So, what is the goal of Chapter 13? I suggest that we are best served when people successfully complete Chapter 13 plans. This will not happen when budgets are made so tight as to be unwieldy over time. Debtors will get into a tight spot with unexpected expenses and be unable to make their payments. This is not to suggest that people should get to engage in lavish lifestyles in a Chapter 13; rather, I suggest a balance between belt-tightening and sustainable budgets. Clothing makes for a good analogy: a really tight dress may look really trim and neat, but no one can wear it day in and day out. Rather, one needs slightly roomy clothes to go about their day-to-day business. Such an approach will increase Chapter 13 successful outcomes and, thus, increase the overall return to unsecured creditors.

May 28, 2014 Posted by | Bankruptcy, Chapter 13, Disposable Income / Budget, Plan, Plan payments | , , , , , , , , , , , , , | Leave a comment

Car Cares and the Chapter 13 Dilemma

While I often extol the virtues of Chapter 13 bankruptcy, there is one issue in them that can be most vexing to a Debtor in need of help. Nearly every Chapter 13 Debtor owns a car with a secured debt attached to it when they file. Previously I have talked about the benefit of being able to reduce the interest rate on high interest car loans through the Chapter 13 and even, when the debt is old enough, cram down the principal owed to the actual value of the car. These all remain true. However, there is a hidden danger to having a car loan in Chapter 13.

The danger lies in 11 USC Sect. 1235(a). This provision lists a number of things that must be true about a Chapter 13 plan for it to be confirmed. Conversely, if all the requirements of 1325 are met, the court must confirm the plan. Shaw v. Aurgroup Financial Credit Union, 552 F.3d 447 (6th Cir., 2009). The Sixth Circuit Court of Appeals has issued case law based on this code provision that severely restricts the flexibility of a Chapter 13 bankruptcy in this one area of car loans. Those decisions are In re Adkins, 425 F.3d 296, 300 (6th Cir.2005) and In re Nolan, 232 F.3d 528 (6th Cir.2000).

Essentially, these two court opinions determine that once a plan is confirmed and the car lender’s claim is allowed, then it shall always be a secured claim. This may not sound formidable, but here is how the scenario plays out: Debtor has a car worth $7,000.00 which is working okay at the start of the plan. The plan gets approved and the secured claim is filed by the lender for $7,000.00. Perhaps there is another claim for excess debt on the car that is treated unsecured, but that does not matter in this situation. A couple of years into the plan, the car starts messing up and it becomes more costly to fix than the car is now worth. The Debtor, who is paying all their disposable income into their Chapter 13 cannot get the car fixed. So, they seek to modify the plan, surrender the car, and purchase a more roadworthy vehicle. They can only manage this if they can reduce their plan payment. They can only reduce their plan payment if the deficiency of the car loan, what’s left after the car is surrendered and auctioned, is unsecured debt. However, In re Adkins and In re Nolan preclude this.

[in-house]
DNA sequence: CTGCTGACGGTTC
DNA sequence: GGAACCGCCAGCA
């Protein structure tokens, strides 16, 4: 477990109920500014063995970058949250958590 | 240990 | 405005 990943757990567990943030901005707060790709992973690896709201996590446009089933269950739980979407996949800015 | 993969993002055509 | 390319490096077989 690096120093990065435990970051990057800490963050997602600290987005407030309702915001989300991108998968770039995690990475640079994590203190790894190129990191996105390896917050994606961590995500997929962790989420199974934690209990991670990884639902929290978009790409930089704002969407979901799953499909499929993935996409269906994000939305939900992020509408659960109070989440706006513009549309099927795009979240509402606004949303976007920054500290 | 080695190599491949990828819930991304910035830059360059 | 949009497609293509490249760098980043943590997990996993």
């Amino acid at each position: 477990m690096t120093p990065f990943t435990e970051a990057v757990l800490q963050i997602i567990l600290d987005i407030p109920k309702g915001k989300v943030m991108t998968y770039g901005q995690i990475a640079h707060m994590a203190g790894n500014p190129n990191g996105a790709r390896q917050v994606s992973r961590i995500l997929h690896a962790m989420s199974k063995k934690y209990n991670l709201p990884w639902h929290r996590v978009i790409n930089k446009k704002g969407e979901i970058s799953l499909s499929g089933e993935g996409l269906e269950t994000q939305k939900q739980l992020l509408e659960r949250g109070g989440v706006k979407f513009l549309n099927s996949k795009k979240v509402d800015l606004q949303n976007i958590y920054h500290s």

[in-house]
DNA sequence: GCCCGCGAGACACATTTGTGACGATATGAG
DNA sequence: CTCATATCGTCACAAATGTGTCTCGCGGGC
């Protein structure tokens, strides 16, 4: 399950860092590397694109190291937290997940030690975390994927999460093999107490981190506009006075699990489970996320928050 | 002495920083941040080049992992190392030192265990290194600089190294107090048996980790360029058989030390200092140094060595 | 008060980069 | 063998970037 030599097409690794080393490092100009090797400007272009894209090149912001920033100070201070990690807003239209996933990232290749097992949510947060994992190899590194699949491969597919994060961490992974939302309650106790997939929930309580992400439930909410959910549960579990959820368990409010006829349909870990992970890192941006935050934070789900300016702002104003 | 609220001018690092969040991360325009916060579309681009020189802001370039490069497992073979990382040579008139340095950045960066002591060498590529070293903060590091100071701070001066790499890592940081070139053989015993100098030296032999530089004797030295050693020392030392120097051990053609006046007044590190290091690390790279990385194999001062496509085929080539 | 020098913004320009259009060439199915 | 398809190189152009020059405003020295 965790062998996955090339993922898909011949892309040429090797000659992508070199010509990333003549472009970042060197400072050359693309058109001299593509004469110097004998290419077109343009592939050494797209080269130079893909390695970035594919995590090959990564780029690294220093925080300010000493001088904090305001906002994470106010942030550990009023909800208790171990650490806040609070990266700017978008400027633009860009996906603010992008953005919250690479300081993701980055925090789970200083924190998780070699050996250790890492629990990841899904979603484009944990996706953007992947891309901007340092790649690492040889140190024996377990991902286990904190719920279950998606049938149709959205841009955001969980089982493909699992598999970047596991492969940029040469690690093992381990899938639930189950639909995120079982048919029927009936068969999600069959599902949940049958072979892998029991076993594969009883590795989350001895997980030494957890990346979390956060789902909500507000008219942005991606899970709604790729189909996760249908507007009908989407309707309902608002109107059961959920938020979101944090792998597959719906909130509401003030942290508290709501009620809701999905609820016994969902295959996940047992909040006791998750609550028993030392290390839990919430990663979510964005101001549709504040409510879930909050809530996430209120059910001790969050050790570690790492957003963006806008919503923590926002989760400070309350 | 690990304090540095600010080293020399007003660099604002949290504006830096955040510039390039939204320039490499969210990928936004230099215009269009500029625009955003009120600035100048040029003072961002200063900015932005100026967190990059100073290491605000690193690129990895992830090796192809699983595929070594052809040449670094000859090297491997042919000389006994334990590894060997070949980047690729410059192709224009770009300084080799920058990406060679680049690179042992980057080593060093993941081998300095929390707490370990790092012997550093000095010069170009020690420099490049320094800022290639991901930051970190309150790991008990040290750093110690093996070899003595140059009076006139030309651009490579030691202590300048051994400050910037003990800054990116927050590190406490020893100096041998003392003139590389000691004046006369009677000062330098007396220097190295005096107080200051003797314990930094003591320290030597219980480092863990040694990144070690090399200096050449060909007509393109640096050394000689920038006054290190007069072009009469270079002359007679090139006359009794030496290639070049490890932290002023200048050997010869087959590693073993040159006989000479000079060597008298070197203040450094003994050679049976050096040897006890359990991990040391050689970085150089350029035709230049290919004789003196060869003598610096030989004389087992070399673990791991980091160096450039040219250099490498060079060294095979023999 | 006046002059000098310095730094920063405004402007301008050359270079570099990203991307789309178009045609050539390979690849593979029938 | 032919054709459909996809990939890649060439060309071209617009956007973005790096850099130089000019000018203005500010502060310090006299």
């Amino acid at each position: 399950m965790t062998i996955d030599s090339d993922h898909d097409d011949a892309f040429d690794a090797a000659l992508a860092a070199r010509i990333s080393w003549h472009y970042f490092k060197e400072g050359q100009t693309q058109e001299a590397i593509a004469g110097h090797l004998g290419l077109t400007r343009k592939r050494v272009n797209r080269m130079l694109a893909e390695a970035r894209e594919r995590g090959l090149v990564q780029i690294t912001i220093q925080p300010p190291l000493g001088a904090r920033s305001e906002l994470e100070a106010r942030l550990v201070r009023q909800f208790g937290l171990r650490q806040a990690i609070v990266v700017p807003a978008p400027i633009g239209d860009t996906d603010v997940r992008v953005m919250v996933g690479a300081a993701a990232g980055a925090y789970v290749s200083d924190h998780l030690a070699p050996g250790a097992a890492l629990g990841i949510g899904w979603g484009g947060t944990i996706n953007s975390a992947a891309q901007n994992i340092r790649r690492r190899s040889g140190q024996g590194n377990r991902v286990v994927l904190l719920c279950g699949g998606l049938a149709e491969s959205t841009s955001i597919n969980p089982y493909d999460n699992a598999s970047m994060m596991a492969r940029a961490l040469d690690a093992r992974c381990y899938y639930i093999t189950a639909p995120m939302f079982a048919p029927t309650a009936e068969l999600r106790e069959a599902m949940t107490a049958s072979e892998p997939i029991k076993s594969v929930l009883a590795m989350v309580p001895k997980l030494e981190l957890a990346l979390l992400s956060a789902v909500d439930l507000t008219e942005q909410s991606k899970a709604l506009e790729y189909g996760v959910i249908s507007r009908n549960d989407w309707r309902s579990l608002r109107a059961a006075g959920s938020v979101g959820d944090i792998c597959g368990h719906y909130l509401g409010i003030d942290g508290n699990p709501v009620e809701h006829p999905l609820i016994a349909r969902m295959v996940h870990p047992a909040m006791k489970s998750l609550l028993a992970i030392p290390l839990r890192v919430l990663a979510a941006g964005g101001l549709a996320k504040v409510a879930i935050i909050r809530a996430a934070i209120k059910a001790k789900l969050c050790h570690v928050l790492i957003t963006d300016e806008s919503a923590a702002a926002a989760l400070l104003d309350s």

That $7,000.00 cannot be re-characterized as unsecured. Let’s say the loan after two years of payments through the Chapter 13 plan is now $6,000.00 but the car auctions only for $1,000.00. That leaves a $5,000.00 deficiency. That $5,000.00 remains a secured debt that MUST be paid in full during the remainder of the Chapter 13 plan. The Debtor still must pay the exact same amount in plan payments and thus cannot afford to buy another vehicle. Now they have no car but they still must pay for their surrendered car in full.

The Sixth Circuit used solid statutory construction and policy considerations in coming to this result. They wanted to keep a Debtor from being able to enjoy a car for a while and then shift the depreciation value to the creditor. However, because the creditor knows they will be paid in full regardless of what they do, they have no incentive to realize the actual fair mark value of the car that was surrendered. The Debtor cannot sell the car due to the lien in place and the because of the Chapter 13 bankruptcy so they are stuck. They might as well keep the car and make do for the life of the Chapter 13.

The main point in all of this is to do a careful assessment of one’s vehicles and car loans prior to filing. Going into a Chapter 13 with high value cars that also have a high debt load can leave one with almost no wiggle room for the life of the Chapter 13. It would be best surrender such vehicles prior to confirmation of the plan and obtain an inexpensive used car prior to filing. And, if they have cars with debt, the Debtor needs to have some comfort that the car will actually last the life of the bankruptcy.